December 2019 Boerne Business Monthly Article
written by ADKF’s Valerie J. Brauner, CPA, CCGMA
With the end of the year upon us, most people are focused on celebrating the holiday season with family and friends. However, the end of the year is also a great time to consider what might be changing when it comes to your taxes as well as determine if some steps taken now, could minimize your tax liability on your upcoming tax returns. The following are a few items to be aware of and consider before the end of the year:
Standard Deduction: The standard deduction for 2019 is $12,200 for single taxpayers and $24,400 for those married filing jointly. If your itemized deductions are close to this threshold, consider making additional expenditures before year-end in order to exceed this threshold. Also, bundling your expenses in a given year and taking the standard deduction in the next year may also be a strategy you wish to implement.
Capital Gains and Losses: Capital losses are limited to $3,000 per year or $1,500 if married filing separately. If you have significant capital losses in 2019 or a carryover loss from a prior year, consider selling some investments at a gain before the end of the year to offset those losses.
Gifting Securities: If you plan to utilize the annual gift exclusion of $15,000 for 2019 to someone in a lower tax bracket, consider gifting them appreciated securities rather than cash. If their taxable income is less than $39,375 for single taxpayers or $78,750 for joint filers, they can take advantage of the 0% income tax rate on long-term capital gains.
Charitable Gifting of Securities: If you plan to gift securities to your favorite charity, make sure you gift appreciated securities thereby avoiding paying tax on the capital gains. If, however, you hold securities that have decreased in value, sell them first and then donate the cash so that you can take advantage of the losses on your return.
Consider Converting to a Roth IRA: If you expect to be in the same or a higher tax bracket upon retirement, taking the tax hit now may be beneficial to avoid paying taxes on the income at retirement when you are in a higher tax bracket.
Consider Estate Planning: If you haven’t updated your estate plan since the passage of the Tax Cuts and Jobs Act (TC&JA), now is a great time to contact your trusted advisors to discuss if an update is necessary. The TC&JA increased the unified federal estate and gift tax exemption to $11.4 million per person in 2019 and $11.58 million per person in 2020.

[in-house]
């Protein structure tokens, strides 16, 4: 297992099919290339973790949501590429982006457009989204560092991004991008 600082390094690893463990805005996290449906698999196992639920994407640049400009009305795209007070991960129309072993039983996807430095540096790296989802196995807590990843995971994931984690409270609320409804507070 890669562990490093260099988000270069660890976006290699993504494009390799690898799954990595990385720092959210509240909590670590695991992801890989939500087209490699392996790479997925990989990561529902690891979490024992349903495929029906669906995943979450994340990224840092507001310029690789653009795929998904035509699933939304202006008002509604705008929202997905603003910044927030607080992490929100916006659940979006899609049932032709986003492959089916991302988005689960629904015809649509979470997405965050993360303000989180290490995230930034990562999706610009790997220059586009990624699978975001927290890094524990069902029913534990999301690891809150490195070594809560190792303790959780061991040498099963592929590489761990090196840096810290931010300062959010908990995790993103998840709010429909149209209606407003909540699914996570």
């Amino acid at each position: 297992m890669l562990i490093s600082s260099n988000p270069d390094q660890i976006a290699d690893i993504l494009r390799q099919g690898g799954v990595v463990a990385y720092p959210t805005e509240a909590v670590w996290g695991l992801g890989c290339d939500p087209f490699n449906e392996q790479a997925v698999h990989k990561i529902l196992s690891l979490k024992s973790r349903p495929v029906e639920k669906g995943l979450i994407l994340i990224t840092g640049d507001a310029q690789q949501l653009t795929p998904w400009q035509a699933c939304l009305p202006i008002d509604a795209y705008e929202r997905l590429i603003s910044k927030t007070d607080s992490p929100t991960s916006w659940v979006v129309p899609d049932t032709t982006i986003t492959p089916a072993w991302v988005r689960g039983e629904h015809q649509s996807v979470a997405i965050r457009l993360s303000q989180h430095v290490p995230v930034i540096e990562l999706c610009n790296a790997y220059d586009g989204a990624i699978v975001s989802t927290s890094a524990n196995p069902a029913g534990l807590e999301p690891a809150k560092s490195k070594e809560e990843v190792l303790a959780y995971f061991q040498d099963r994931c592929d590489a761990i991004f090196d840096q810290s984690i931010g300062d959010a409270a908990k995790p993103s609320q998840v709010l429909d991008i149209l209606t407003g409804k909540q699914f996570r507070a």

Establish a Retirement Plan: If you don’t currently have an employer-sponsored retirement plan, now may be the time to implement one. Deductible contributions for 401(k) IRA’s increased from $19,000 in 2019 to $19,500 for 2020. For SIMPLE IRA plans, the deductible contribution limit increased from $13,000 for 2019 to $13,500 for 2020. Additional catch-up contributions are allowed for those 50 and over.
Depreciation: Consider if purchasing and placing in service fixed assets before the end of the year would be beneficial for you. For 2019, new and used property with a tax life of less than 20 years is deductible via bonus depreciation. For qualifying property, taking the section 179 deduction may also be an option.
Timing: Consider deferring income and accelerating expenses at year-end if you expect to be in the same or a lower tax bracket next year. If, however, you expect to be in a higher tax bracket next year, you may want to consider accelerating income into the current year in order for it to be taxed at a lower rate.
Qualified Business Income Deduction (QBID): New in 2018, this deduction allows for a 20% deduction for qualified business income subject to various limitations. This deduction should certainly be considered in your year-end tax planning as many variables can affect the amount of deduction you can take. Please consult your tax advisor regarding the calculation of this deduction.
Business Interest Expense: Also new in 2018, the TC&JA implemented a limitation on the amount of business interest expense that can be deducted by some taxpayers. Luckily, most small businesses are exempt from this limit however for those that are not, the limitation is equal to the sum of the business interest income, 30% of adjusted taxable income, and floor plan interest paid by certain vehicle dealers.
These are just a few items for you to consider before the end of the year. Many other planning opportunities are also available, so now is a great time to think about year-end tax planning and consulting with your tax advisor. Happy Holidays!READ MORE